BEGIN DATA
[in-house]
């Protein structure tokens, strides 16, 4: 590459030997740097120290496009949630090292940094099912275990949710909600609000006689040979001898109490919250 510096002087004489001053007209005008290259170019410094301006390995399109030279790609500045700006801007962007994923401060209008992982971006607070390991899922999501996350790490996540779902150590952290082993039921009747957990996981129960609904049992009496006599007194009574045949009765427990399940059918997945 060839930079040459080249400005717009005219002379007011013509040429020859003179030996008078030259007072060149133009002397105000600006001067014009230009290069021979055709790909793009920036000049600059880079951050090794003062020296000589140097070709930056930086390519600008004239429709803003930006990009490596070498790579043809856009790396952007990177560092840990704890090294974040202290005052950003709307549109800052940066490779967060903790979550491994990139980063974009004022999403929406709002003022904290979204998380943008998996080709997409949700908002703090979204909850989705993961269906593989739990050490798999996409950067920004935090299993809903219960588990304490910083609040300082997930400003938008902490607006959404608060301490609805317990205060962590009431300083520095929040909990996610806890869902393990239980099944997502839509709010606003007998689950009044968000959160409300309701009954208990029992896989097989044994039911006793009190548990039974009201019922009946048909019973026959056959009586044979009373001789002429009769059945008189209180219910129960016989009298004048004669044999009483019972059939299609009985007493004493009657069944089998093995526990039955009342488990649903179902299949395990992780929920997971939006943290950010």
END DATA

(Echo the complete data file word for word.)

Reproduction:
[in-house]
């Protein structure tokens, strides 16, 4: 590459030997740097120290496009949630090292940094099912275990949710909600609000006689040979001898109490919250 510096002087004489001053007209005008290259170019410094301006390995399109030279790609500045700006801007962007994923401060209008992982971006607070390991899922999501996350790490996540779902150590952290082993039921009747957990996981129960609904049992009496006599007194009574045949009765427990399940059918997945 060839930079040459080249400005717009005219002379007011013509040429020859003179030996008078030259007072060149133009002397105000600006001067014009230009290069021979055709790909793009920036000049600059880079951050090794003062020296000589140097070709930056930086390519600008004239429709803003930006990009490596070498790579043809856009790396952007990177560092840990704890090294974040202290005052950003709307549109800052940066490779967060903790979550491994990139980063974009004022999403929406709002003022904290979204998380943008998996080709997409949700908002703090979204909850989705993961269906593989739990050490798999996409950067920004935090299993809903219960588990304490910083609040300082997930400003938008902490607006959404608060301490609805317990205060962590009431300083520095929040909990996610806890869902393990239980099944997502839509709010606003007998689950009044968000959160409300309701009954208990029992896989097989044994039911006793009190548990039974009201019922009946048909019973026959056959009586044979009373001789002429009769059945008189209180219910129960016989009298004048004669044999009483019972059939299609009985007493004493009657069944089998093995526990039955009342488990649903179902299949395990992780929920997971939006943290950010």